By Ming Wan (auth.)
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Extra info for The Asian Infrastructure Investment Bank: The Construction of Power and the Struggle for the East Asian International Order
J. A. A. L. ) International Political Economy: Perspectives on Global Power and Wealth, 5th ed. W. Norton), pp. 273–285. D. D. Krasner (1981) ‘Power Structures and Regional Development Banks’, International Organization, 35 (2), 303–329. 38 L. Gruber (2000) Ruling the World: Power Politics and the Rise of Supranational Institutions (Princeton: Princeton University Press). 39 R. Gilpin (2001) Global Political Economy: Understanding the International Economic Order (Princeton: Princeton University Press), pp.
The AIIB topic has often been framed as a landmark event. 0006 The East Asian International Orders 39 view. This chapter has also highlighted democracy because China’s rise is now viewed increasingly as presenting an alternative value system to the United States. The chapter shows that from a very long historical lens, there have been entrenched civilizational centers in the Eurasian continent, with China as one of them. They have been integral parts of the global process but have been distinct in the scheme of things, importantly reflected in their unique evolutionary paths.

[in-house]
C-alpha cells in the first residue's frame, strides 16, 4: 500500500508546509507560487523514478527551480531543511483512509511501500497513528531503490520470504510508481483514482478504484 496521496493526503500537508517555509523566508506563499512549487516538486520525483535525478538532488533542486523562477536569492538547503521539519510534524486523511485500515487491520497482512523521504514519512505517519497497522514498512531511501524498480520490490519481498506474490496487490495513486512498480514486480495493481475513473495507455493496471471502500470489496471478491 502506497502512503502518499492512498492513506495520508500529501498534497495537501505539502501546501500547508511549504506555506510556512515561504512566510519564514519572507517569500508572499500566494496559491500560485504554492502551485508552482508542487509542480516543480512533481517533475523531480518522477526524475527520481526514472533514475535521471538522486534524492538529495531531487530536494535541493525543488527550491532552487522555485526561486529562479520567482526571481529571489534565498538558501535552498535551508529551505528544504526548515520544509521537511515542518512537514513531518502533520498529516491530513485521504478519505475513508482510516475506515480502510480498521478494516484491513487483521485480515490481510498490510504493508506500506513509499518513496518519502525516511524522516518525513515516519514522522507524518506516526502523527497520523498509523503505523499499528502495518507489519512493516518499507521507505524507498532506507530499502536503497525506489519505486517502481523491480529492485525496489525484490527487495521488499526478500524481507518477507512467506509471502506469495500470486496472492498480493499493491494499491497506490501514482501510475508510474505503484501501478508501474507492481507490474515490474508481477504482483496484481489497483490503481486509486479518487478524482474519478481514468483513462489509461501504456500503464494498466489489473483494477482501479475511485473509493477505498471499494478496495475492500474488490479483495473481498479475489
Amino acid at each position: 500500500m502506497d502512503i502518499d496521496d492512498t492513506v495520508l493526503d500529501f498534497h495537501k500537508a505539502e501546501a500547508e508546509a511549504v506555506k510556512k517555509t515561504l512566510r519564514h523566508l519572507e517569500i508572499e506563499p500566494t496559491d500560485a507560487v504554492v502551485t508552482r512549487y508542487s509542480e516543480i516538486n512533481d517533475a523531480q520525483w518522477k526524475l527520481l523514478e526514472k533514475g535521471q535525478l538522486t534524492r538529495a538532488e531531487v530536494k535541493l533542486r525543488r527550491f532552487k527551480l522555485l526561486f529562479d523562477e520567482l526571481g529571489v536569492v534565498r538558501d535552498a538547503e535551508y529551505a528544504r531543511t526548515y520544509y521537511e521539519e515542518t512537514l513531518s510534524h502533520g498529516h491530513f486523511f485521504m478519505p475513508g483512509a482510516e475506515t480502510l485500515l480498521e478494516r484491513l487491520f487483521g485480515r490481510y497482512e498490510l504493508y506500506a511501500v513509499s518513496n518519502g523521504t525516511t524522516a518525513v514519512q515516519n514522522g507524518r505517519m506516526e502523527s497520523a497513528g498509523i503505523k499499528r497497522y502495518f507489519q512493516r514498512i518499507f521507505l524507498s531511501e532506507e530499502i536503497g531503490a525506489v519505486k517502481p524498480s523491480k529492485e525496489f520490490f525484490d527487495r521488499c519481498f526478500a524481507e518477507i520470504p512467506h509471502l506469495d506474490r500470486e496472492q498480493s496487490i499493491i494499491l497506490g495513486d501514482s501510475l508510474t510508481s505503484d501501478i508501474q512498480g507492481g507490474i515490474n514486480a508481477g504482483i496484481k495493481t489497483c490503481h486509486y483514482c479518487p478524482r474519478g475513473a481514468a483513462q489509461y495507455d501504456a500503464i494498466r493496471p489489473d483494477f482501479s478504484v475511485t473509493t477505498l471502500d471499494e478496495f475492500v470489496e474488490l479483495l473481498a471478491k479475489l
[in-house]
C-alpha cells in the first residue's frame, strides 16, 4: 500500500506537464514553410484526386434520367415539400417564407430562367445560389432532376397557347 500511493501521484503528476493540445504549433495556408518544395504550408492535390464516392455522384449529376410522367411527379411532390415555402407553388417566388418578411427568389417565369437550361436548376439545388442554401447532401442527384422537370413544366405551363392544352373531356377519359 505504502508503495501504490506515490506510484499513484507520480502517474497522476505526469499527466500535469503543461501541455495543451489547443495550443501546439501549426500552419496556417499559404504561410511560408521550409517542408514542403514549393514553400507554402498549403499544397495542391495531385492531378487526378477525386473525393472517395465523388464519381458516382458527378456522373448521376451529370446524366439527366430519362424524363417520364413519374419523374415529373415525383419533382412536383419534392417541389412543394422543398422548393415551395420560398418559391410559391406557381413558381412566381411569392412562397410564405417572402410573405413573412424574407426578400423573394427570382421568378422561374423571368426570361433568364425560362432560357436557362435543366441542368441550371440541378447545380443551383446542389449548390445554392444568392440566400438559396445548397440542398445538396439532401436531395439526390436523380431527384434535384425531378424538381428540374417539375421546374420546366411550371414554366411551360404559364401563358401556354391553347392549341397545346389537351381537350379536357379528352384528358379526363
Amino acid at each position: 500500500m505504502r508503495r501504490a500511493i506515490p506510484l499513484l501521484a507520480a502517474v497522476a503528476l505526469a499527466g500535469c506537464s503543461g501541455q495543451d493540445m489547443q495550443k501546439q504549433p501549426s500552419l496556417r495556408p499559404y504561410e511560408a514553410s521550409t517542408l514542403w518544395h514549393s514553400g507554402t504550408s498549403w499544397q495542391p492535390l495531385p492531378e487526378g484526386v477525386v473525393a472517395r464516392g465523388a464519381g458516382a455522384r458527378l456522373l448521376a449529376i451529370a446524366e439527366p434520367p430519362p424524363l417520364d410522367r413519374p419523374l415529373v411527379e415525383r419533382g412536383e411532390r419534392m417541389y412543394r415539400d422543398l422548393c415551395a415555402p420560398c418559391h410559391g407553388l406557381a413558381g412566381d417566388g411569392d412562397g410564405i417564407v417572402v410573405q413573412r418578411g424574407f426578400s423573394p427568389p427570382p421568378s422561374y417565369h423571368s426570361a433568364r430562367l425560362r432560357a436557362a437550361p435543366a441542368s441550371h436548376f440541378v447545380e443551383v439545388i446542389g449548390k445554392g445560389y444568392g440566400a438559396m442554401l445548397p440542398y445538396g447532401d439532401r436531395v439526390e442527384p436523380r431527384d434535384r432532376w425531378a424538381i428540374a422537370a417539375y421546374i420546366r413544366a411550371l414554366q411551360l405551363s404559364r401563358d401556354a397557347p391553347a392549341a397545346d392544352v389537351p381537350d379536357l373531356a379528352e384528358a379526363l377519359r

The country became nondemocratic in 1929, improved from 1935 to 1951, was again nondemocratic from 1952 to 2005 and improved again for the next few years until it achieved a brief electoral democracy. Yet the country is back to autocracy. China was independent throughout the 1800–2012 period but was nondemocratic (−6) from 1800 to 1910. With the Republican Revolution in 1911, China became less nondemocratic for a few years and then settled into a low −5 from 1914 to 1936. China was in a war situation from 1937 to 1945 and then assumed the low −5 from 1946 to 1948.
The Asian Infrastructure Investment Bank: The Construction of Power and the Struggle for the East Asian International Order by Ming Wan (auth.)